Live long and prosper, Don.

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Brad Ferguson
4782 West Highway 22
Paris AR 72855
501-963-2642
signbrad@cswnet.com


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Mark Matyjakowski
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Another visual version I found in a gold leaf book by Raymond LeBlanche (hope I spelled that right)


http://members.aol.com/slamgrafyx/elipse.gif

[ December 14, 2001: Message edited by: Steve Shortreed ]



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Compulsive, Neurotic, Anti-social and Paranoid ... but basically Happy

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Kent Smith
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I also kept it in the current editions of Gold Leaf Techniques.

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Kent Smith
Smith Sign Studio
Greeley, Colorado, USA
oldgilt@aol.com



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Rick Sacks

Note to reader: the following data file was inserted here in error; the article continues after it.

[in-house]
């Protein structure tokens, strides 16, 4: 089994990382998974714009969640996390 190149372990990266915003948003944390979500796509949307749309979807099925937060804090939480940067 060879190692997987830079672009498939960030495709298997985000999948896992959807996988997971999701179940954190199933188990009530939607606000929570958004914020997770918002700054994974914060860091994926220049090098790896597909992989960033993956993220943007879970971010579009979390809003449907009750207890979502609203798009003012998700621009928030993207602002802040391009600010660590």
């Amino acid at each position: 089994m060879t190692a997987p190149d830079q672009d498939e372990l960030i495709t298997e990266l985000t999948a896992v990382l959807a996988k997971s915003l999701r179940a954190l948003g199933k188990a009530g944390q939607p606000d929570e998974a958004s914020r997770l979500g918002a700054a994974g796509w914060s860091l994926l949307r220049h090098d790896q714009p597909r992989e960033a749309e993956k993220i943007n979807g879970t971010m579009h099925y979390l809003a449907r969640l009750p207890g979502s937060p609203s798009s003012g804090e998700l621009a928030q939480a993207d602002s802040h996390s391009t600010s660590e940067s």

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For ovals of that proportion, screw lag eyes into the wall at the two locations along the major axis, and ues wire instead of string. String has too much stretch and the eyes, the advantage is obvious!

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"The codfish lays ten thousand eggs,
the homely hen lays one
the codfish never cackles to tell you
what she's done
And so we shun the codfish while
the lowly hen we prize
Which only goes to show you
that it pays to advertise!"
*^*^*^*^*^*^*^*^ Ogden Nash

The Sign Shop
Mendocino, CA.


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Dave Draper
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Hi Don,

Sometimes we have handled a big oval, or elipse, by making a pattern of only 1/4 of the elipse. (instead of making it on the wall of the job site, we make it on the ground ( floor ), but we just make one section, instead of the whole thing.

By flipping the pattern over, and upside down and over, you can make a very large oval that is perfect. I used to make them out of heavy sheets of corregated box material we could obtain locally here in 5 x 10 foot sheets. That size alone would make a 20 foot oval by 10 foot. But even if it had to be bigger we would again divide that 1/4 section into 2 sections, a two piece pattern....(but actually never had to make one that big, (but we had a plan! hahahah

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Go Get 'Em..... :)
AKA Raptorman on #Letterheads mIRC Chat
Draper The Signmaker
Bloomington Illinois USA

Proud 2-yr. $upporter of this Web Site (May 1999-May 2001)